DLC can cover a multitude of content, from in-game outfits and weapons to whole new levels, worlds, and activities. DLC has come a long way within the console ecosystem to the point where it's now almost impossible to find a game that doesn't offer some kind of DLC as an add-on to elevate your playing experience. The main problem from a monetization standpoint is that developers have to rely on players wanting to purchase extra content. 

As a developer, you are taking a chance that the extra content offered is worth paying more for, meaning revenue generated through this type of monetization is often not reliable or consistent. Many developers, just like the pay-to-play model, see an uptick in revenue around the launch period and then a huge drop-off once the game hype dies down. However, there are a number of exceptions, and this is especially true when it comes to free-to-play titles.

The rise of free-to-play console games

Mobile gaming and the App Store launch was a huge turning point for free-to-play titles, and their popularity has helped a number to begin thriving within the console ecosystem. Fortnite is often looked at as the prime example of the free-to-play console game that continues to perform extremely well and which helped to kick off a stream of free-to-play console games, including Call Of Duty Warzone, Rocket League, and Fall Guys.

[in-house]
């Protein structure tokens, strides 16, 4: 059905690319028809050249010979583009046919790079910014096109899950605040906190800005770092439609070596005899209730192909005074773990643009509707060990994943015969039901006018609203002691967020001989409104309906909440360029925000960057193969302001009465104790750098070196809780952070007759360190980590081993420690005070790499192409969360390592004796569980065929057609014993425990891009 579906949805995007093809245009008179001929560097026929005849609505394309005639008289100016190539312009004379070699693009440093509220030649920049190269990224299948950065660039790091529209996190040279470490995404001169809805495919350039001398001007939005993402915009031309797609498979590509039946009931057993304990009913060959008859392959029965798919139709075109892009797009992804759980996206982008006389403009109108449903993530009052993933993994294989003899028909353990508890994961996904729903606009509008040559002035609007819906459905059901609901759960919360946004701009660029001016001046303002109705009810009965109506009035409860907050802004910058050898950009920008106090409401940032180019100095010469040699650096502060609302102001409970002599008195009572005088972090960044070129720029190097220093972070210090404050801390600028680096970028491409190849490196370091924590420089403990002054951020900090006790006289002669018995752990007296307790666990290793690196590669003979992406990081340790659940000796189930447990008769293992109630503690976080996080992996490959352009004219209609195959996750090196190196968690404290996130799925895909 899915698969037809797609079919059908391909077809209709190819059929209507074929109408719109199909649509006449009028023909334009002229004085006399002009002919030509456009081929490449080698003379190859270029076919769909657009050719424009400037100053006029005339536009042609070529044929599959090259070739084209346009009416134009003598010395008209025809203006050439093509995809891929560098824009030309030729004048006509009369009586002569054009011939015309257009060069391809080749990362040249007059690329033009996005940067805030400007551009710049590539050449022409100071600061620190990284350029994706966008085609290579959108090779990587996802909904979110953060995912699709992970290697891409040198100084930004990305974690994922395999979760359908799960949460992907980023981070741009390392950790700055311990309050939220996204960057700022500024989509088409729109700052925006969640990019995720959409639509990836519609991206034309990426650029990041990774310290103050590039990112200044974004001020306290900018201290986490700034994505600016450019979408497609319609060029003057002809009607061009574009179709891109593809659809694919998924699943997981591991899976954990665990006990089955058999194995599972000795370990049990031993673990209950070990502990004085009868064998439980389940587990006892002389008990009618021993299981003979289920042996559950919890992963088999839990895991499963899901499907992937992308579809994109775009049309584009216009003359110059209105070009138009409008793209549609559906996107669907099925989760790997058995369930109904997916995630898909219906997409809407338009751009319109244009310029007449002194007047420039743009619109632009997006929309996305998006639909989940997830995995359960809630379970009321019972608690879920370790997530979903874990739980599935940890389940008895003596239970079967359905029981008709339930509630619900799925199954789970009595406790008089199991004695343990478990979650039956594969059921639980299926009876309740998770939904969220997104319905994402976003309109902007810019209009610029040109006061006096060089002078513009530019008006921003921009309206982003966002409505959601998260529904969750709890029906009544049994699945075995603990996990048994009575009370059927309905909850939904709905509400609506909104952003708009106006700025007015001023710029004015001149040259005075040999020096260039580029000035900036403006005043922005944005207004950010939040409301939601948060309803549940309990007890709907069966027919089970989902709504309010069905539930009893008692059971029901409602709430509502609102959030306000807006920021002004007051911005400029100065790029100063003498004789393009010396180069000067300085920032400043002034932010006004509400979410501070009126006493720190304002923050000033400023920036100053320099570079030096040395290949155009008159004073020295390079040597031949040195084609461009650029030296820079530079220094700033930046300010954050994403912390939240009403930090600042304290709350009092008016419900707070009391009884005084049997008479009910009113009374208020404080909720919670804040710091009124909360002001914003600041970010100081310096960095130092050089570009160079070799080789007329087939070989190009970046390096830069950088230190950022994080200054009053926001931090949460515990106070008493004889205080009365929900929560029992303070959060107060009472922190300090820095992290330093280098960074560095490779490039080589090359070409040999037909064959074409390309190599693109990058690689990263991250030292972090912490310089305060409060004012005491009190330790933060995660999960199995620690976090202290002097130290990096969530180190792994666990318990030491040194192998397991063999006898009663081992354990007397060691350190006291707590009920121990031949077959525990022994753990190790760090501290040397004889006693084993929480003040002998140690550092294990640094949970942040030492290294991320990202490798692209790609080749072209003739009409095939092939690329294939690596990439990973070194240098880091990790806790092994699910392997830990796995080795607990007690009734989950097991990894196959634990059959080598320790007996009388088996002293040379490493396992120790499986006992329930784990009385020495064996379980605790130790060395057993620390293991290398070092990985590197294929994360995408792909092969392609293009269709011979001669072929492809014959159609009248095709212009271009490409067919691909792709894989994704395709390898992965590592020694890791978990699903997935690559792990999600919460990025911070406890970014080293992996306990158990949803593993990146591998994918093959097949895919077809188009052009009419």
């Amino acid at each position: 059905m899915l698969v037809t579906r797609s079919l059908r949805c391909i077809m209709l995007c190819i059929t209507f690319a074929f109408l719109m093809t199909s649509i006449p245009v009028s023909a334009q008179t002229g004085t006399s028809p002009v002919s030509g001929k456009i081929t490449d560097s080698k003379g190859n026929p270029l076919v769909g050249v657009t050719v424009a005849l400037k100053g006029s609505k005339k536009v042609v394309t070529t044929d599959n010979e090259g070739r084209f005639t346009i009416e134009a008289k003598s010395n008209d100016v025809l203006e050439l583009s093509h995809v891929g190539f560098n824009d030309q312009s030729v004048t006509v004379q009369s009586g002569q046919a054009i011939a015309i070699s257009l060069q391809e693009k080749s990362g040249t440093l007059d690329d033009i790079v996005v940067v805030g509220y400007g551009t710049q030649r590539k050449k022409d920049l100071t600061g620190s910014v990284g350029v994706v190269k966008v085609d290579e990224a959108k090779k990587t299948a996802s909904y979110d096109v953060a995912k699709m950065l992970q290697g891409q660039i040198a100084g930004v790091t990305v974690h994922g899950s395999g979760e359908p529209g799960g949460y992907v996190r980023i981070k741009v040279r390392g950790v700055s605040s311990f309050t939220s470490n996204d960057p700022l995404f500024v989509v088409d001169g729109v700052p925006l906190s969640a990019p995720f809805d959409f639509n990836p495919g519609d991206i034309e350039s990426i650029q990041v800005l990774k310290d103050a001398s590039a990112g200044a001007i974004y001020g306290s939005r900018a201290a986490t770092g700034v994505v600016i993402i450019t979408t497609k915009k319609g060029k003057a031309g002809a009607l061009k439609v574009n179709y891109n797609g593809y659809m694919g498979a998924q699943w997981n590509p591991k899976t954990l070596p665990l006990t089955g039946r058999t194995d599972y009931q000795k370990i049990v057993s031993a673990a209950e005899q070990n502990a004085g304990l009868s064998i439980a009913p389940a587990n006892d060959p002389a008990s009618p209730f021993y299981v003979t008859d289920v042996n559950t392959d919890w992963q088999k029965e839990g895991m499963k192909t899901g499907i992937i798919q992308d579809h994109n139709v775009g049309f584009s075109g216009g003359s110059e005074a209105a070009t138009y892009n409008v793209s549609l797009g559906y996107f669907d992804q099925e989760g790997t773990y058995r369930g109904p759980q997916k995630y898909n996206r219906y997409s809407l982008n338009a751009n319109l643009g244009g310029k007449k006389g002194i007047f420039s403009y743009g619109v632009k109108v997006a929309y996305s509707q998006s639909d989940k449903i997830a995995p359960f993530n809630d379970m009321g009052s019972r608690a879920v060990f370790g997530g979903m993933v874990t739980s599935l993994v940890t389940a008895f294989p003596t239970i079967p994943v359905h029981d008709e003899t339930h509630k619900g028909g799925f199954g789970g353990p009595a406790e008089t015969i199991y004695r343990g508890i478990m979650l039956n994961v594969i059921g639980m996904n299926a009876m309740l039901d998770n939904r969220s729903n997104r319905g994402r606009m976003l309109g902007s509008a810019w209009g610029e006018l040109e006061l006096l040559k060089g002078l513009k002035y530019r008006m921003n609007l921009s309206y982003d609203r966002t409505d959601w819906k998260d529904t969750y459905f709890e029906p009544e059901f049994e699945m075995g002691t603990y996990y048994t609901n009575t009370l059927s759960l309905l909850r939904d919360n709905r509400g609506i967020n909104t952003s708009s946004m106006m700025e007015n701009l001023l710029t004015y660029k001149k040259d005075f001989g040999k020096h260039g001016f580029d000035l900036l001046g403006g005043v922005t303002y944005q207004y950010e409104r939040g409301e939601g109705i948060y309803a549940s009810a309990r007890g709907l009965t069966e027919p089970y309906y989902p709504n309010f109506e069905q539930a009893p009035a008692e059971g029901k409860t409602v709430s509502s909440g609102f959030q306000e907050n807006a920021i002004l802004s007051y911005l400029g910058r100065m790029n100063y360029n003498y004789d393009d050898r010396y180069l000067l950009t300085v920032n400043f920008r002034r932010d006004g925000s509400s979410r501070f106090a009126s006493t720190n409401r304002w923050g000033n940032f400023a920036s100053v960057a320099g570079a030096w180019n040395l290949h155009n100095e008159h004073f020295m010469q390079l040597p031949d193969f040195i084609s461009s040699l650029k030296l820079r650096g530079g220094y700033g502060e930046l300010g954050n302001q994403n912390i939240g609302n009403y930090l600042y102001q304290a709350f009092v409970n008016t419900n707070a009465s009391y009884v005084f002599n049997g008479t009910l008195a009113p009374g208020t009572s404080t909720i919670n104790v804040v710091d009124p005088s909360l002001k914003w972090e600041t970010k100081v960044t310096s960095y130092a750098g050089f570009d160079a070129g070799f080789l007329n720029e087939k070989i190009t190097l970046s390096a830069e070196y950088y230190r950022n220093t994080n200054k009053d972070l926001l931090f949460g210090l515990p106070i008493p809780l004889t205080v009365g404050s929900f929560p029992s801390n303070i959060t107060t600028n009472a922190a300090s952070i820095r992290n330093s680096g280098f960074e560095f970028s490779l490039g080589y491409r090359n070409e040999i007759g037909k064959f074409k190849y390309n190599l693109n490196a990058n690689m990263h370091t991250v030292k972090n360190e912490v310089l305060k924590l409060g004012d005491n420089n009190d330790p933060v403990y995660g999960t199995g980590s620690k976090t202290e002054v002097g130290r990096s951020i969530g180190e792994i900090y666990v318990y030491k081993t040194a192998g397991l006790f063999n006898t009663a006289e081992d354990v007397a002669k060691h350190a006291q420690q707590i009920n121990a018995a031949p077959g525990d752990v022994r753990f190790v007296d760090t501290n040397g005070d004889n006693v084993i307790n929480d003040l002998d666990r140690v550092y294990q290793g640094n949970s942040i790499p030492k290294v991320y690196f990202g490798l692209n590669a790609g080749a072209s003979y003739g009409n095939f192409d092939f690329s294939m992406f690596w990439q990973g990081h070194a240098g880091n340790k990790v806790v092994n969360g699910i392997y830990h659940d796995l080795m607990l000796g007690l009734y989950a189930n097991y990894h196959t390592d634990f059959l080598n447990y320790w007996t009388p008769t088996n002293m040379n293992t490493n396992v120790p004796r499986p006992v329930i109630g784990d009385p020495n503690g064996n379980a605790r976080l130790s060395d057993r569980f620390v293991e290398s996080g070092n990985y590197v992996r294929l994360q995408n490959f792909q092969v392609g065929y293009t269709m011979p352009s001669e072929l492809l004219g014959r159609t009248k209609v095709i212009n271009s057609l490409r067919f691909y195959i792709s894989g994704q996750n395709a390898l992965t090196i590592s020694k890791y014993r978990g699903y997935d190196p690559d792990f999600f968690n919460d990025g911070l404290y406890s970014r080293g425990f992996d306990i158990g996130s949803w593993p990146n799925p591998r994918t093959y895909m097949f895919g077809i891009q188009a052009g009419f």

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The rise of free-to-play titles has begun disrupting the traditional pay-to-play model and challenged many developers to think about how they position and monetize their console games. Unlike free-to-play mobile titles, where many of the early games were funded by disruptive advertising, console players are not and have never been used to experiencing ads within their games so developers have continued to look to DLC and microtransactions to help fund these free-to-play titles. However, this is changing.

The potential of in-game advertising within console

Intrinsic in-game advertising provides an opportunity for advertisers to reach a highly engaged audience in a unique and immersive environment and allows game developers to generate revenue without disrupting the gaming experience. This form of advertising is already extremely popular within many PC games, with developers implementing ad placements within their games in places where you would expect to see them in real life, like around sports stadiums, alongside racetracks, and on the sides of buildings and bus stops. By replacing fake ads with real ones, developers are able to generate consistent and reliable revenue directly from advertisers, meaning they don't have to pass the costs along to players.

With Xbox and PlayStation both having announced their intentions to look into this form of advertising, it's not going to be long until we begin to see this monetization method used by more console developers to help them continue to offer the best experience possible to players while covering the high costs and resources required to build and launch console titles.

To find out whether monetizing with in-game ads could be right for your games, get in touch by leaving your details below.

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Irma Harlann

Irma is Anzu's Business Development Manager.

Irma Harlann